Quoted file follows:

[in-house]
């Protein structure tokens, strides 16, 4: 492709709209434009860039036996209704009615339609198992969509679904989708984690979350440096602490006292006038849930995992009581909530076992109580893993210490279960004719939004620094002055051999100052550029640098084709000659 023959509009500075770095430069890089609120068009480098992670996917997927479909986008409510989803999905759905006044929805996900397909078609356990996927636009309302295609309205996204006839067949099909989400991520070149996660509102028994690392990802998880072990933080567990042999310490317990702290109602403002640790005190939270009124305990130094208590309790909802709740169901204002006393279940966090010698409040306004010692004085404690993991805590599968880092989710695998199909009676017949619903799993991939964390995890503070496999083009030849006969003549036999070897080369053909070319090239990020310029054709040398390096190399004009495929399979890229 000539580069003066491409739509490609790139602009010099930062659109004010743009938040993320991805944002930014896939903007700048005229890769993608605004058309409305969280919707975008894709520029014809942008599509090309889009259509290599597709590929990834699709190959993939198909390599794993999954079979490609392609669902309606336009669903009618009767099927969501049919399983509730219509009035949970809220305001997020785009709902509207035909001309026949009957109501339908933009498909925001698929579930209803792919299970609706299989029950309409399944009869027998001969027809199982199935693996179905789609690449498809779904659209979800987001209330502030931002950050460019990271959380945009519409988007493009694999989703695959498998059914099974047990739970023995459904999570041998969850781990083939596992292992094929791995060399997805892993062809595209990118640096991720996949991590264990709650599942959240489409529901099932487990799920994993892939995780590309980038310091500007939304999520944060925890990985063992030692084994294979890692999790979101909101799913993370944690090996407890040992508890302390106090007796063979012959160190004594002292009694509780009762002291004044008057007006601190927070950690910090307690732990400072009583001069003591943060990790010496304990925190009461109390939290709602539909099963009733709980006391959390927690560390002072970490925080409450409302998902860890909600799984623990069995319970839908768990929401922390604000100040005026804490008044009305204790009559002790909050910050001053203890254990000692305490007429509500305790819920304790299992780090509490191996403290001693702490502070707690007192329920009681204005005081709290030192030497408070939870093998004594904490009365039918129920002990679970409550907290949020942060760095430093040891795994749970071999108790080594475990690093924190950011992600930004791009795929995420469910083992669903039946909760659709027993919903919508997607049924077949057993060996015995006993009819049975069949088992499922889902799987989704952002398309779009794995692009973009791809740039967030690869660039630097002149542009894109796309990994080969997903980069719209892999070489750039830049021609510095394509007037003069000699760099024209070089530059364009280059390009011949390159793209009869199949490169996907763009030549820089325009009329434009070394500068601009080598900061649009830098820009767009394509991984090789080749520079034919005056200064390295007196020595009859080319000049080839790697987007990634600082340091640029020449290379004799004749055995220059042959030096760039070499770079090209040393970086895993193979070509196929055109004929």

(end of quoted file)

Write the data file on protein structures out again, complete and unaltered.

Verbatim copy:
[in-house]
């Protein structure tokens, strides 16, 4: 492709709209434009860039036996209704009615339609198992969509679904989708984690979350440096602490006292006038849930995992009581909530076992109580893993210490279960004719939004620094002055051999100052550029640098084709000659 023959509009500075770095430069890089609120068009480098992670996917997927479909986008409510989803999905759905006044929805996900397909078609356990996927636009309302295609309205996204006839067949099909989400991520070149996660509102028994690392990802998880072990933080567990042999310490317990702290109602403002640790005190939270009124305990130094208590309790909802709740169901204002006393279940966090010698409040306004010692004085404690993991805590599968880092989710695998199909009676017949619903799993991939964390995890503070496999083009030849006969003549036999070897080369053909070319090239990020310029054709040398390096190399004009495929399979890229 000539580069003066491409739509490609790139602009010099930062659109004010743009938040993320991805944002930014896939903007700048005229890769993608605004058309409305969280919707975008894709520029014809942008599509090309889009259509290599597709590929990834699709190959993939198909390599794993999954079979490609392609669902309606336009669903009618009767099927969501049919399983509730219509009035949970809220305001997020785009709902509207035909001309026949009957109501339908933009498909925001698929579930209803792919299970609706299989029950309409399944009869027998001969027809199982199935693996179905789609690449498809779904659209979800987001209330502030931002950050460019990271959380945009519409988007493009694999989703695959498998059914099974047990739970023995459904999570041998969850781990083939596992292992094929791995060399997805892993062809595209990118640096991720996949991590264990709650599942959240489409529901099932487990799920994993892939995780590309980038310091500007939304999520944060925890990985063992030692084994294979890692999790979101909101799913993370944690090996407890040992508890302390106090007796063979012959160190004594002292009694509780009762002291004044008057007006601190927070950690910090307690732990400072009583001069003591943060990790010496304990925190009461109390939290709602539909099963009733709980006391959390927690560390002072970490925080409450409302998902860890909600799984623990069995319970839908768990929401922390604000100040005026804490008044009305204790009559002790909050910050001053203890254990000692305490007429509500305790819920304790299992780090509490191996403290001693702490502070707690007192329920009681204005005081709290030192030497408070939870093998004594904490009365039918129920002990679970409550907290949020942060760095430093040891795994749970071999108790080594475990690093924190950011992600930004791009795929995420469910083992669903039946909760659709027993919903919508997607049924077949057993060996015995006993009819049975069949088992499922889902799987989704952002398309779009794995692009973009791809740039967030690869660039630097002149542009894109796309990994080969997903980069719209892999070489750039830049021609510095394509007037003069000699760099024209070089530059364009280059390009011949390159793209009869199949490169996907763009030549820089325009009329434009070394500068601009080598900061649009830098820009767009394509991984090789080749520079034919005056200064390295007196020595009859080319000049080839790697987007990634600082340091640029020449290379004799004749055995220059042959030096760039070499770079090209040393970086895993193979070509196929055109004929």